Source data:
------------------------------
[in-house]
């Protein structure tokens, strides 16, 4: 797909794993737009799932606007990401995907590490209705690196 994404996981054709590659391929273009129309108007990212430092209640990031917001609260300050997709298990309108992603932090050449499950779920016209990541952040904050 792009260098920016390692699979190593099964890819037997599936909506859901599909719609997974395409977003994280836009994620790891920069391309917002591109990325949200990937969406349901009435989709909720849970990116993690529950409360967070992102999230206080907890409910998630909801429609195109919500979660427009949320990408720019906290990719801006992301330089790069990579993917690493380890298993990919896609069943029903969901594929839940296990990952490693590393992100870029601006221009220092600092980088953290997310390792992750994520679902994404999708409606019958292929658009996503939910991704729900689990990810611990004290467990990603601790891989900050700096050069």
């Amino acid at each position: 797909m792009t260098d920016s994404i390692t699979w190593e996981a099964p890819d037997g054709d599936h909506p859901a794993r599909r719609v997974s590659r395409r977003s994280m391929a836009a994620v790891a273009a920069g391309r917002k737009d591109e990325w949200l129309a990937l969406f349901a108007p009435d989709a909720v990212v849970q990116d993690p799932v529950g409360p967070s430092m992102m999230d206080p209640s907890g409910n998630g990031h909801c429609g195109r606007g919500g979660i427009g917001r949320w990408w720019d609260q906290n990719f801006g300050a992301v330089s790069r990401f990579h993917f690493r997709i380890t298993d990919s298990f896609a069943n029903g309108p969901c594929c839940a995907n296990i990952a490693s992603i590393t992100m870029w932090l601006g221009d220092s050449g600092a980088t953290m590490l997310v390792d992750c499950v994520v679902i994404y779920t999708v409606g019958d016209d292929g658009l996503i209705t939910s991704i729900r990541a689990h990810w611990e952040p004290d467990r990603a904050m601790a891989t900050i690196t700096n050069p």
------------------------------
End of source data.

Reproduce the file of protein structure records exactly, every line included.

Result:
[in-house]
């Protein structure tokens, strides 16, 4: 797909794993737009799932606007990401995907590490209705690196 994404996981054709590659391929273009129309108007990212430092209640990031917001609260300050997709298990309108992603932090050449499950779920016209990541952040904050 792009260098920016390692699979190593099964890819037997599936909506859901599909719609997974395409977003994280836009994620790891920069391309917002591109990325949200990937969406349901009435989709909720849970990116993690529950409360967070992102999230206080907890409910998630909801429609195109919500979660427009949320990408720019906290990719801006992301330089790069990579993917690493380890298993990919896609069943029903969901594929839940296990990952490693590393992100870029601006221009220092600092980088953290997310390792992750994520679902994404999708409606019958292929658009996503939910991704729900689990990810611990004290467990990603601790891989900050700096050069």
């Amino acid at each position: 797909m792009t260098d920016s994404i390692t699979w190593e996981a099964p890819d037997g054709d599936h909506p859901a794993r599909r719609v997974s590659r395409r977003s994280m391929a836009a994620v790891a273009a920069g391309r917002k737009d591109e990325w949200l129309a990937l969406f349901a108007p009435d989709a909720v990212v849970q990116d993690p799932v529950g409360p967070s430092m992102m999230d206080p209640s907890g409910n998630g990031h909801c429609g195109r606007g919500g979660i427009g917001r949320w990408w720019d609260q906290n990719f801006g300050a992301v330089s790069r990401f990579h993917f690493r997709i380890t298993d990919s298990f896609a069943n029903g309108p969901c594929c839940a995907n296990i990952a490693s992603i590393t992100m870029w932090l601006g221009d220092s050449g600092a980088t953290m590490l997310v390792d992750c499950v994520v679902i994404y779920t999708v409606g019958d016209d292929g658009l996503i209705t939910s991704i729900r990541a689990h990810w611990e952040p004290d467990r990603a904050m601790a891989t900050i690196t700096n050069p």